• While increasing numbers of land trusts are incorporating the changing climate into their work, important issues arise around how useful traditional tools will be, as well as whether many land trusts have the capacity to engage in the more active management of conserved lands that is likely to be required.
  • There are many ways that the stewardship of conserved lands may help address aspects of climate change, from storing carbon to mitigating flooding or heat waves. Capturing those benefits will require more systematic efforts to demonstrate that natural areas can provide those services in ways that fit infrastructure owners’ and investors’ decision-making contexts and criteria.
  • Sources of funding for conservation projects with climate benefits continue to expand in number and quantity. However, the site specificity of such projects raises real questions about how the volume of replicable investment opportunities that large investors are seeking can best be generated from such projects.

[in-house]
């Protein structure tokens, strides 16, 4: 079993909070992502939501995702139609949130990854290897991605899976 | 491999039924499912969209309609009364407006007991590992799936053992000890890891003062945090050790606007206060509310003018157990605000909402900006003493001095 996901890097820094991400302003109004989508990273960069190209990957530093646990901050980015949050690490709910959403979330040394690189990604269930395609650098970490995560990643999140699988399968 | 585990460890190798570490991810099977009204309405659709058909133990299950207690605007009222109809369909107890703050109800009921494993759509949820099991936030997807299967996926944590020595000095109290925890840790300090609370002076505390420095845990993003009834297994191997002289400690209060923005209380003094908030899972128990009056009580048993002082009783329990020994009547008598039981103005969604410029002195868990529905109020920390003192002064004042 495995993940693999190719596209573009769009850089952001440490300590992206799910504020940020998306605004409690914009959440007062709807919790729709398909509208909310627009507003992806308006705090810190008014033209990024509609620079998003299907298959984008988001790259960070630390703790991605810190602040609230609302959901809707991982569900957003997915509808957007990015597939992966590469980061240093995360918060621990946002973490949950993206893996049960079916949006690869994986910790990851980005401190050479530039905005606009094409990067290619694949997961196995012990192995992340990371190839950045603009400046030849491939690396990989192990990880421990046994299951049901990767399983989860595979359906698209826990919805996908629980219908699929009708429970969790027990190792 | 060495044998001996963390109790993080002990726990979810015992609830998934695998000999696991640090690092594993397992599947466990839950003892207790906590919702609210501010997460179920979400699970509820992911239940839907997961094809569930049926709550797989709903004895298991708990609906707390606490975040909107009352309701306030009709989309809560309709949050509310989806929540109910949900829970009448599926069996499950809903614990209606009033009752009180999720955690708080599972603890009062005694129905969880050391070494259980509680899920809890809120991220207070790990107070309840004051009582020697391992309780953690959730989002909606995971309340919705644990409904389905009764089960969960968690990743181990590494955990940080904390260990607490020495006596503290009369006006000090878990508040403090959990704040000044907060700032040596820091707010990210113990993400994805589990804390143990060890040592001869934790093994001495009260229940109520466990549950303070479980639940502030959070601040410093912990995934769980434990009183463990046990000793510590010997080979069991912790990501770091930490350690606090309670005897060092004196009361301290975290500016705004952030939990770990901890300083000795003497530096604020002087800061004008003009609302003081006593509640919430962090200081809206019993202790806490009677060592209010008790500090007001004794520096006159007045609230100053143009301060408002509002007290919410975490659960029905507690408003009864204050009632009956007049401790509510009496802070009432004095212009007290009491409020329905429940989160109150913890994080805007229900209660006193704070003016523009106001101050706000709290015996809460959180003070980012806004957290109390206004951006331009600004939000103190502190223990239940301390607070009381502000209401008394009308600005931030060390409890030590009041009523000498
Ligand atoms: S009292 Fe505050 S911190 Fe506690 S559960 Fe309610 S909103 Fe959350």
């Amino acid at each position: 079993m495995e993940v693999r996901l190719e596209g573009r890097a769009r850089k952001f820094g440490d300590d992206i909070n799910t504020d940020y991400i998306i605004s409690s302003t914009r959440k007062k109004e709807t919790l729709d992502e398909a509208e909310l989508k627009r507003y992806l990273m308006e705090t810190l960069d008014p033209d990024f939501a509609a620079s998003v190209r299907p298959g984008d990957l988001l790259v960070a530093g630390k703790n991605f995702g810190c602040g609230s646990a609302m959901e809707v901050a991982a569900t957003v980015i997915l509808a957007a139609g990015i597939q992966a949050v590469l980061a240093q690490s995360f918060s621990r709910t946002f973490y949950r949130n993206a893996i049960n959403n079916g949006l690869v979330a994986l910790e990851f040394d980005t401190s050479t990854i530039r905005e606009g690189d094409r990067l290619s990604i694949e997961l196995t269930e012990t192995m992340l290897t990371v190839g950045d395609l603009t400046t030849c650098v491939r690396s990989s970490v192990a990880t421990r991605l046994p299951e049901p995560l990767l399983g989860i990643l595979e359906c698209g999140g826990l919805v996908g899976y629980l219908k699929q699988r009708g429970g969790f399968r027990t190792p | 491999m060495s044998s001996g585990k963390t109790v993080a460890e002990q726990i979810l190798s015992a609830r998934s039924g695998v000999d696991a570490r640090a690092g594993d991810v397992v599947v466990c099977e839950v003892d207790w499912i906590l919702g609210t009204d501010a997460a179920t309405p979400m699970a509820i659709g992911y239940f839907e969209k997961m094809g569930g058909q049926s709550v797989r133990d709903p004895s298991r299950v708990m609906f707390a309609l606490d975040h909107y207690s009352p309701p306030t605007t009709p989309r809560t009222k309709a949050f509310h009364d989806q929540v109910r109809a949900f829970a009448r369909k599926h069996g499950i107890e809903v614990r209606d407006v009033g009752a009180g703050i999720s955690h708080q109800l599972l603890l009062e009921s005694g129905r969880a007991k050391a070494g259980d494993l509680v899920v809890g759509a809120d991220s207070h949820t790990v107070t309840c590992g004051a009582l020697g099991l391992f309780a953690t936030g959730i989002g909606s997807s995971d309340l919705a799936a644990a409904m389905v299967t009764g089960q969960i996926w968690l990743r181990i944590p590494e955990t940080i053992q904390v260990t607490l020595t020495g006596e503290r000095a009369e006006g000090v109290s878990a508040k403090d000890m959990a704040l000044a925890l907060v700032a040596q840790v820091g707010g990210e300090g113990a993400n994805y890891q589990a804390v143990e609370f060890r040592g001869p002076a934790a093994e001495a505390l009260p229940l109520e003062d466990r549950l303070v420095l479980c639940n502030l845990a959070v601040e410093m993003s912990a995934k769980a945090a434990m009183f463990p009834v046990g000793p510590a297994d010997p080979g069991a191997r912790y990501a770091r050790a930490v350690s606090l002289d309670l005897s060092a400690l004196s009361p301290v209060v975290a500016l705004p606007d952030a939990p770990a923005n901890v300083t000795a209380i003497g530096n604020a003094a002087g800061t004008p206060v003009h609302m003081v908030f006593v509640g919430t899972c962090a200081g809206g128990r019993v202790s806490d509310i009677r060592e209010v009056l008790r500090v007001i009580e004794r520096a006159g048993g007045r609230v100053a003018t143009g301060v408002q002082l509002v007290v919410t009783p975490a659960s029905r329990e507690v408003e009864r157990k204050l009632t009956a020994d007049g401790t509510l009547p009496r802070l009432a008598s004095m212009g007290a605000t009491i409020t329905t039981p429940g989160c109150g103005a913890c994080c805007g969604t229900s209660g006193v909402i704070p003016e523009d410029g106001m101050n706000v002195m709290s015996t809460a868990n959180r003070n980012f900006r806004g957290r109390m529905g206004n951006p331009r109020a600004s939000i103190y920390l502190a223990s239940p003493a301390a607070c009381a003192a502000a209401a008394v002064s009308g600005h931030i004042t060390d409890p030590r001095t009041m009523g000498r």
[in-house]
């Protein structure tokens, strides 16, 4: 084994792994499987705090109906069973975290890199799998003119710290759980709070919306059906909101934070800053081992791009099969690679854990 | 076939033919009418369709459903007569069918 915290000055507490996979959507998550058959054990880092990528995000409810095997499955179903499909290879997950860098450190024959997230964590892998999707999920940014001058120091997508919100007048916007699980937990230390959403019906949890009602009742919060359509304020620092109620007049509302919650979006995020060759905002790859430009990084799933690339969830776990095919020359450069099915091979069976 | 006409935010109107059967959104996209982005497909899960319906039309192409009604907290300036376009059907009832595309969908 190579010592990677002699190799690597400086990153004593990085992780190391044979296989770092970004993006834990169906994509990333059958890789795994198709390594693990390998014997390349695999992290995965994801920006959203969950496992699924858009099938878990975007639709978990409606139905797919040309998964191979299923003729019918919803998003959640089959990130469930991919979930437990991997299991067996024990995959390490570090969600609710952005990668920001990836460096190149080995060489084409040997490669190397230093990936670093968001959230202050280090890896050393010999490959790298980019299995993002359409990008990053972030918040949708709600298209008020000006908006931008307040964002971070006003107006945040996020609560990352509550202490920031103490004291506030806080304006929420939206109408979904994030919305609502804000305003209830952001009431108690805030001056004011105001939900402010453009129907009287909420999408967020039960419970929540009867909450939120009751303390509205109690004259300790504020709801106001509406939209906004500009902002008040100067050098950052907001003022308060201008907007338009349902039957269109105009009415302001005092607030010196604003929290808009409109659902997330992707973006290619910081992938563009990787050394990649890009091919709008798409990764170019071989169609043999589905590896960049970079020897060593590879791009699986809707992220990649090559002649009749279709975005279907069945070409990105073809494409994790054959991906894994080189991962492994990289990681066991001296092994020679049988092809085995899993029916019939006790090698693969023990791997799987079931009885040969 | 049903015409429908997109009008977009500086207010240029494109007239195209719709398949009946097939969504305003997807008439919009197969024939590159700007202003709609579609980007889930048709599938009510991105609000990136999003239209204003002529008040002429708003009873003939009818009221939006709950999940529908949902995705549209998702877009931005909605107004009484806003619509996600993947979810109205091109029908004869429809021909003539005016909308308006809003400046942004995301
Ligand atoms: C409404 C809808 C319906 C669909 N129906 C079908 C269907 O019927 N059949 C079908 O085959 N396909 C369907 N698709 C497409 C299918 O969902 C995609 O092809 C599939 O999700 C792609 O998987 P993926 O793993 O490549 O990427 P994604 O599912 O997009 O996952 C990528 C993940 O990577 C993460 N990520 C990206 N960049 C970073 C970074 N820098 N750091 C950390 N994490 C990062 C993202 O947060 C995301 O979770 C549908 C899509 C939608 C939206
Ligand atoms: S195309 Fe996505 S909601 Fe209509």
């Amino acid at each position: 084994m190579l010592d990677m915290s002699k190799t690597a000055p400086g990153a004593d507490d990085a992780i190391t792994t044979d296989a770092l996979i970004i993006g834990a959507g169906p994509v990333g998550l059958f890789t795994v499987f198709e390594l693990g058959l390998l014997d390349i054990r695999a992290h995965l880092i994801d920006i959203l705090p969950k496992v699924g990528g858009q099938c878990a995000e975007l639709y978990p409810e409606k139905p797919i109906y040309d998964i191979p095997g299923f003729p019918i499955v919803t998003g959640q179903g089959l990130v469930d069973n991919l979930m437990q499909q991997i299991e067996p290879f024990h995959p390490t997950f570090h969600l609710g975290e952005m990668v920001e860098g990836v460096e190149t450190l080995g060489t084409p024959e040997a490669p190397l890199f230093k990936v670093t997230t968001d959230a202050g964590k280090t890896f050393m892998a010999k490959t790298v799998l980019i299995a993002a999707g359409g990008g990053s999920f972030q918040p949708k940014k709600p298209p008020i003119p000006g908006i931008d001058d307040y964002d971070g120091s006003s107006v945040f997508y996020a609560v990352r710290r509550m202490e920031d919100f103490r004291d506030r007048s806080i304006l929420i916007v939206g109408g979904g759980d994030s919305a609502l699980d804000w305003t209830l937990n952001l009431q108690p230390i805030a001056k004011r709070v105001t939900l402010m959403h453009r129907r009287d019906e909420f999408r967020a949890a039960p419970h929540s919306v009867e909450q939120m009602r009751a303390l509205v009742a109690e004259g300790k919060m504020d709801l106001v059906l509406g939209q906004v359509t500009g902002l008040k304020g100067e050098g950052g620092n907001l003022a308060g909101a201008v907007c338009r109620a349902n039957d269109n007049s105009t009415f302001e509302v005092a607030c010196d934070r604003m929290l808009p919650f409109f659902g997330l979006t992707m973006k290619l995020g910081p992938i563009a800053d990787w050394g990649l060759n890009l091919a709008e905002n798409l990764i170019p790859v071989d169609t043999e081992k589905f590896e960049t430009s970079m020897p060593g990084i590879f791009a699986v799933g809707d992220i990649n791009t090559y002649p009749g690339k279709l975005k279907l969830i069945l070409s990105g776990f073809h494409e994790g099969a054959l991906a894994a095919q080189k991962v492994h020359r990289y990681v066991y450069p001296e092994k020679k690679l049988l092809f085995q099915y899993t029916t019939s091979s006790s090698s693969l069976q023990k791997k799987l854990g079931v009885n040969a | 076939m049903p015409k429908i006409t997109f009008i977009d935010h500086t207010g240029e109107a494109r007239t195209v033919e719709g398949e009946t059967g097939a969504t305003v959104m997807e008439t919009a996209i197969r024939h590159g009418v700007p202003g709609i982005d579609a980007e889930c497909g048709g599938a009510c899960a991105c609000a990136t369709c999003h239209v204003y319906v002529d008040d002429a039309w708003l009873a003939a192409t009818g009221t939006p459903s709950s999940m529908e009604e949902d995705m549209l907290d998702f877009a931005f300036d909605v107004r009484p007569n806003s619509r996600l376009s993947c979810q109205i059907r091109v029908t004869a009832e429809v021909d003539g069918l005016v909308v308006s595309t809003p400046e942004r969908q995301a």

• In addition to science and finance, the participants felt it was also critically important to engage on the social aspects of these topics–in particular, the need to expand the range of human communities that benefit from the climate and other services provided by conserved lands. Meeting this need will require new collaborations among conservation organizations and others working on topics from renewable energy to climate justice.

The Beaver Restoration Guidebook: Working with Beaver to Restore Streams, Wetlands, and Floodplains Version 2.0

Download the document.

This guidebook provides a practical synthesis of the best available science for using beaver to improve ecosystem functions. If you are a restoration practitioner, land manager, landowner, restoration funder, project developer, regulator, or other interested cooperator, this guidebook is for you.